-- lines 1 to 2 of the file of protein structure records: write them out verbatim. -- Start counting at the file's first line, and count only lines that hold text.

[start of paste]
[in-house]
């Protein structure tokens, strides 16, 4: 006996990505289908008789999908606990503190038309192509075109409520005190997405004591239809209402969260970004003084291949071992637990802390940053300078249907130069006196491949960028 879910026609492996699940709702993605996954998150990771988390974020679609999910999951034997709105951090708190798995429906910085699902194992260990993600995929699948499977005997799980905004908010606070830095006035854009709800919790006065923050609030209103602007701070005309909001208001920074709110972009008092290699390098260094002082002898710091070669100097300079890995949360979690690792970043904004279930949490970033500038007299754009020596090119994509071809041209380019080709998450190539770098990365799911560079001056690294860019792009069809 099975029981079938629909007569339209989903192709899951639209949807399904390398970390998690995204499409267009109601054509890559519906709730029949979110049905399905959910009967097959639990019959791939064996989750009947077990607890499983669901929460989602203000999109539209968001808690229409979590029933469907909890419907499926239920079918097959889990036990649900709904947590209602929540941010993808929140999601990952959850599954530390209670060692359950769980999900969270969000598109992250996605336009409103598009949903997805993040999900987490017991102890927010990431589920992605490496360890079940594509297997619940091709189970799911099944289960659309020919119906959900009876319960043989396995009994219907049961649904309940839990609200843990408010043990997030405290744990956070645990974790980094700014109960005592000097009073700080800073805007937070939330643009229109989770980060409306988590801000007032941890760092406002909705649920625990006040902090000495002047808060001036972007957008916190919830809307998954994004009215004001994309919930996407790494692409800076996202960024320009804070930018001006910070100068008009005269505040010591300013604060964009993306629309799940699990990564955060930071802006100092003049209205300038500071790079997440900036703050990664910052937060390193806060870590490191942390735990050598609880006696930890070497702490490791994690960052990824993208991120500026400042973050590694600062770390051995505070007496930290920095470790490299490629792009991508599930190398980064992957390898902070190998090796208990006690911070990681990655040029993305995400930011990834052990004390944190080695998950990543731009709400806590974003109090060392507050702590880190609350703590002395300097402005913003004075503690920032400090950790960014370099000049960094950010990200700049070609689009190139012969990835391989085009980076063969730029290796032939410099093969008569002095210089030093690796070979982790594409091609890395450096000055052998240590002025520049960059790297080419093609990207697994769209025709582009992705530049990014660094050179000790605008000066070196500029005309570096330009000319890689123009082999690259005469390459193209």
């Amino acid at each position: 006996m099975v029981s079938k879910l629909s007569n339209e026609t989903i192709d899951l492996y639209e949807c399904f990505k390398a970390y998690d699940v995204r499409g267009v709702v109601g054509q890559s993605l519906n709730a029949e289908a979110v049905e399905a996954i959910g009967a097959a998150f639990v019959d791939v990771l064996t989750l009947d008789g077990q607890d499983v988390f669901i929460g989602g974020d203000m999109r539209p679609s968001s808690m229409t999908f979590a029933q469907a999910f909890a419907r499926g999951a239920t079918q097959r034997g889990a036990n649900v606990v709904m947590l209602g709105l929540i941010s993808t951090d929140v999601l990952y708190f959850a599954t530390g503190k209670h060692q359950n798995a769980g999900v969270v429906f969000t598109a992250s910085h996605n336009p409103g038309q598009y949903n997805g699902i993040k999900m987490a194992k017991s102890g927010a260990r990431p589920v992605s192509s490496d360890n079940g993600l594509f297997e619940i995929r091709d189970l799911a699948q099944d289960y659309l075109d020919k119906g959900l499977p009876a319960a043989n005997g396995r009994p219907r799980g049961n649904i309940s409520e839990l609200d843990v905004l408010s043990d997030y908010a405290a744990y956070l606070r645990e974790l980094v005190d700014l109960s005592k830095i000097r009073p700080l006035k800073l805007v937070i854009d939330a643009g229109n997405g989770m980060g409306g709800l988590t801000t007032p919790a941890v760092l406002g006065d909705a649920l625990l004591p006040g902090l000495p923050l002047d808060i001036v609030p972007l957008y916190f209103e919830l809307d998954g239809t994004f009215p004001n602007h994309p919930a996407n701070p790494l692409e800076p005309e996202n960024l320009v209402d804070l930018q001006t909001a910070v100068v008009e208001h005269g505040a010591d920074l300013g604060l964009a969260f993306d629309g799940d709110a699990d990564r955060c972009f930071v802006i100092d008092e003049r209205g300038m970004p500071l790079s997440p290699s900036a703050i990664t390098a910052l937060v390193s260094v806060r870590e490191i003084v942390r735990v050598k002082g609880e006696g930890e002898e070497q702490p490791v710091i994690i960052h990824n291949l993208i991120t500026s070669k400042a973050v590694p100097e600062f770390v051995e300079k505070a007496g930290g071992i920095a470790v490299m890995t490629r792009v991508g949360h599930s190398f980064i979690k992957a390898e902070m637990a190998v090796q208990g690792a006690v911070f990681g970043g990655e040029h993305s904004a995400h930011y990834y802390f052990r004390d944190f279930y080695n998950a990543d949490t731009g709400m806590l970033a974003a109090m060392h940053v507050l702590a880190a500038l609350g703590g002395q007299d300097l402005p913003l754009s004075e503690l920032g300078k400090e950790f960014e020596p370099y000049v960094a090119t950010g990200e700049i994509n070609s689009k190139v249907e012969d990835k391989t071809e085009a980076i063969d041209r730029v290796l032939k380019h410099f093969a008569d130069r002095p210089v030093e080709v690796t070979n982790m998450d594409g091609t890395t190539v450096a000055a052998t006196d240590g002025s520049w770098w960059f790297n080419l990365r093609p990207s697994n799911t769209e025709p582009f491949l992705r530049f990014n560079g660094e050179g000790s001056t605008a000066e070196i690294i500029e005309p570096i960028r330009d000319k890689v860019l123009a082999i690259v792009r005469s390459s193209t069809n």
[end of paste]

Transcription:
[in-house]
């Protein structure tokens, strides 16, 4: 006996990505289908008789999908606990503190038309192509075109409520005190997405004591239809209402969260970004003084291949071992637990802390940053300078249907130069006196491949960028 879910026609492996699940709702993605996954998150990771988390974020679609999910999951034997709105951090708190798995429906910085699902194992260990993600995929699948499977005997799980905004908010606070830095006035854009709800919790006065923050609030209103602007701070005309909001208001920074709110972009008092290699390098260094002082002898710091070669100097300079890995949360979690690792970043904004279930949490970033500038007299754009020596090119994509071809041209380019080709998450190539770098990365799911560079001056690294860019792009069809 099975029981079938629909007569339209989903192709899951639209949807399904390398970390998690995204499409267009109601054509890559519906709730029949979110049905399905959910009967097959639990019959791939064996989750009947077990607890499983669901929460989602203000999109539209968001808690229409979590029933469907909890419907499926239920079918097959889990036990649900709904947590209602929540941010993808929140999601990952959850599954530390209670060692359950769980999900969270969000598109992250996605336009409103598009949903997805993040999900987490017991102890927010990431589920992605490496360890079940594509297997619940091709189970799911099944289960659309020919119906959900009876319960043989396995009994219907049961649904309940839990609200843990408010043990997030405290744990956070645990974790980094700014109960005592000097009073700080800073805007937070939330643009229109989770980060409306988590801000007032941890760092406002909705649920625990006040902090000495002047808060001036972007957008916190919830809307998954994004009215004001994309919930996407790494692409800076996202960024320009804070930018001006910070100068008009005269505040010591300013604060964009993306629309799940699990990564955060930071802006100092003049209205300038500071790079997440900036703050990664910052937060390193806060870590490191942390735990050598609880006696930890070497702490490791994690960052990824993208991120500026400042973050590694600062770390051995505070007496930290920095470790490299490629792009991508599930190398980064992957390898902070190998090796208990006690911070990681990655040029993305995400930011990834052990004390944190080695998950990543731009709400806590974003109090060392507050702590880190609350703590002395300097402005913003004075503690920032400090950790960014370099000049960094950010990200700049070609689009190139012969990835391989085009980076063969730029290796032939410099093969008569002095210089030093690796070979982790594409091609890395450096000055052998240590002025520049960059790297080419093609990207697994769209025709582009992705530049990014660094050179000790605008000066070196500029005309570096330009000319890689123009082999690259005469390459193209």